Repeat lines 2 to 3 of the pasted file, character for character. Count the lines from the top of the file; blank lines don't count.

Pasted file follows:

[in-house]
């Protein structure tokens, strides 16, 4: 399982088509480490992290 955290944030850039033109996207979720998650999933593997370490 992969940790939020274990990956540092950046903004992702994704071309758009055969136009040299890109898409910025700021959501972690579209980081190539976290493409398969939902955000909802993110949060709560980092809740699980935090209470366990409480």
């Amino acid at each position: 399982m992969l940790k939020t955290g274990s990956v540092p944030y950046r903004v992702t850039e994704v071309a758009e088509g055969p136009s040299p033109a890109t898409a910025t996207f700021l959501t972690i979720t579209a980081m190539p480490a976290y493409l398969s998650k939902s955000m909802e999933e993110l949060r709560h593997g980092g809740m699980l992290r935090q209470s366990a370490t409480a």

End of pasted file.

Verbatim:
């Protein structure tokens, strides 16, 4: 399982088509480490992290 955290944030850039033109996207979720998650999933593997370490 992969940790939020274990990956540092950046903004992702994704071309758009055969136009040299890109898409910025700021959501972690579209980081190539976290493409398969939902955000909802993110949060709560980092809740699980935090209470366990409480």
């Amino acid at each position: 399982m992969l940790k939020t955290g274990s990956v540092p944030y950046r903004v992702t850039e994704v071309a758009e088509g055969p136009s040299p033109a890109t898409a910025t996207f700021l959501t972690i979720t579209a980081m190539p480490a976290y493409l398969s998650k939902s955000m909802e999933e993110l949060r709560h593997g980092g809740m699980l992290r935090q209470s366990a370490t409480a």